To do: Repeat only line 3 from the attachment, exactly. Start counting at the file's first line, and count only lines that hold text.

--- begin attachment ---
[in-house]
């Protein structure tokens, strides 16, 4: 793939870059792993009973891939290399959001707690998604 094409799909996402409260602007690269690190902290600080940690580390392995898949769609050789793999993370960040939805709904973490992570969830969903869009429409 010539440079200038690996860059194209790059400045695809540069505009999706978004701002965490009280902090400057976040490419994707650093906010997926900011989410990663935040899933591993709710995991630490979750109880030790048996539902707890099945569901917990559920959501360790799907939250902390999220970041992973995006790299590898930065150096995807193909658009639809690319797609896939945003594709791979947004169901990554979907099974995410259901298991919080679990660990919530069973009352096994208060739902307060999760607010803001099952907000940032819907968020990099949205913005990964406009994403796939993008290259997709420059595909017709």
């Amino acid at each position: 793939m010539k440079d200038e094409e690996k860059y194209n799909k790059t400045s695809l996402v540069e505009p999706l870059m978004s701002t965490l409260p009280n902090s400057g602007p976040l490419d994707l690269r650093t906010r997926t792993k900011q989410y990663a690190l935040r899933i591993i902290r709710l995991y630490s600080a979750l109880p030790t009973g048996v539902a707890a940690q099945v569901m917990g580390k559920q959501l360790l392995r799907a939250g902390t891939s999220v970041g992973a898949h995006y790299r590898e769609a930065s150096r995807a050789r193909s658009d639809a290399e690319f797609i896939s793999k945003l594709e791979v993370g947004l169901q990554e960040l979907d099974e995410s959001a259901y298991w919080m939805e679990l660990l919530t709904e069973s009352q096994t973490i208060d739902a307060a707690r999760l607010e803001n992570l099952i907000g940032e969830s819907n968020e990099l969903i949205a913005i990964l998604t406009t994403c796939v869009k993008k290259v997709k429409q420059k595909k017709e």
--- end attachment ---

């Amino acid at each position: 793939m010539k440079d200038e094409e690996k860059y194209n799909k790059t400045s695809l996402v540069e505009p999706l870059m978004s701002t965490l409260p009280n902090s400057g602007p976040l490419d994707l690269r650093t906010r997926t792993k900011q989410y990663a690190l935040r899933i591993i902290r709710l995991y630490s600080a979750l109880p030790t009973g048996v539902a707890a940690q099945v569901m917990g580390k559920q959501l360790l392995r799907a939250g902390t891939s999220v970041g992973a898949h995006y790299r590898e769609a930065s150096r995807a050789r193909s658009d639809a290399e690319f797609i896939s793999k945003l594709e791979v993370g947004l169901q990554e960040l979907d099974e995410s959001a259901y298991w919080m939805e679990l660990l919530t709904e069973s009352q096994t973490i208060d739902a307060a707690r999760l607010e803001n992570l099952i907000g940032e969830s819907n968020e990099l969903i949205a913005i990964l998604t406009t994403c796939v869009k993008k290259v997709k429409q420059k595909k017709e």